Brockman+2010 - Soc Indic Res(2010 97:2342 DOI...

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Why are Middle-Aged People so Depressed? Evidence from West Germany Hilke Brockmann Accepted: 10 November 2009 / Published online: 24 December 2009 Ó Springer Science+Business Media B.V. 2009 Abstract Does happiness vary with age? The evidence is inconclusive. Some studies show happiness to increase with age (Diener et al. 1999 ; Argyle 2001 ). Others hold that the association is U -shaped with either highest depression rates (Mroczek and Christian 1998 ; Blanchflower and Oswald 2008 ) or highest happiness levels occurring during middle age (Easterlin 2006 ). Current studies suffer from two shortcomings. Firstly, they do not control for three confounding time variables: age, period and cohort effects. Secondly, all empirical research lacks a theoretical explanation as to why age affects happiness. The purpose of our analysis is to contribute to closing both of these research gaps. A social investment model frames the dynamics of happiness across the life-span. The empirical test draws on West German panel data that followed individuals from 1984 to 2005. Descriptive analysis shows a cubic age function with the lowest level at middle age. However, hierarchical three-level variance component models (Rabe-Hesketh and Skrondal 2005 ), find significant differences across pre-war and post-war cohorts, baby boomers and offspring of the baby bust as well as deviations during reunification. Yet, cohort and period effects account for less than 10% of the variance. (Un)happiness in midlife is more strongly determined by gender-specific occasional influences and indi- vidual characteristics. Both define objective and subjective returns of professional and personal life investments. These social investment decisions date back to early adulthood and bear a high risk of failure during midlife. Unforeseen consequences and long-term private and professional commitments make it costly to adjust, but at the same time new investments may pay off in a pro-longed future. This dilemma turns many middle-aged people into ‘‘frustrated achievers’’. Keywords Happiness ± Life course ± Age ± Gender ± Multi-level analysis H. Brockmann ( & ) School of Humanities and Social Sciences, Jacobs University Bremen, Campus Ring 1, 28759 Bremen, Germany e-mail: [email protected] 123 Soc Indic Res (2010) 97:23–42 DOI 10.1007/s11205-009-9560-4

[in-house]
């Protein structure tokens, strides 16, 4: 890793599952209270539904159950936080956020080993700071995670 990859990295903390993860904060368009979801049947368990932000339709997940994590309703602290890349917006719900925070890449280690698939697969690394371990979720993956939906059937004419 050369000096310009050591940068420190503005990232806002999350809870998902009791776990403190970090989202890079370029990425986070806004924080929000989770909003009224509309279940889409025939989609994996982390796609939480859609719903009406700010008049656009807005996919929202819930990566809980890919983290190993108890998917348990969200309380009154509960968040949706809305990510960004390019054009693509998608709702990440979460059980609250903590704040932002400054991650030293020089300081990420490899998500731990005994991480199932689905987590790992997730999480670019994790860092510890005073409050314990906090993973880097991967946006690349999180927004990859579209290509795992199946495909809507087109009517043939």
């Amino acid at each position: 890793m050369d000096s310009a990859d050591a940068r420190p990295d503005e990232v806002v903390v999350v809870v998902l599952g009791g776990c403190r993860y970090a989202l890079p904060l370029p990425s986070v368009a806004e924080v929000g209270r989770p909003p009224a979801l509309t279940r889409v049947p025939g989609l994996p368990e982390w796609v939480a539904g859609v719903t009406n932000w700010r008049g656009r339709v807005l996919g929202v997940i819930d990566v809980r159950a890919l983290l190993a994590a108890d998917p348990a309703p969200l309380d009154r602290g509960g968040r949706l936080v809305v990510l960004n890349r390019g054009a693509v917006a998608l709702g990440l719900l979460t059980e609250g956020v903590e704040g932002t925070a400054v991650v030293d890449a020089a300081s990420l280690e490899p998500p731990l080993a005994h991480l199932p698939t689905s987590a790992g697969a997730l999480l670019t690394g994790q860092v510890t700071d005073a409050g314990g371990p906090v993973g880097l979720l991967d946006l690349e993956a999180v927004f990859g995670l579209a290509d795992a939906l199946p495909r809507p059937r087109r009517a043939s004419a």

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1 Introduction Research on the effects of age on happiness has produced mixed results. Argyle ( 2001 ), Diener et al. ( 1999 ) and Myers ( 1992 ) claim that happiness increases slightly with age. By contrast, more recent studies detect a U -shaped association. Many researchers find the lowest level of happiness around the age of 40 (Mroczek and Christian 1998 ; Blanchflower and Oswald 2008 ). Others, such as like Easterlin ( 2006 ), claim that happiness is at its highest around this age. Standard determinants and mechanisms of happiness like income (Clark et al. 2008 ; Easterlin 2001 ) and social support (Haller and Hadler 2006 ), adaptation processes (Fred- erick and Loewenstein 1999 ), and the balance between aspiration and attainments (Plagnol and Easterlin 2008 ), can explain any of these outcomes.
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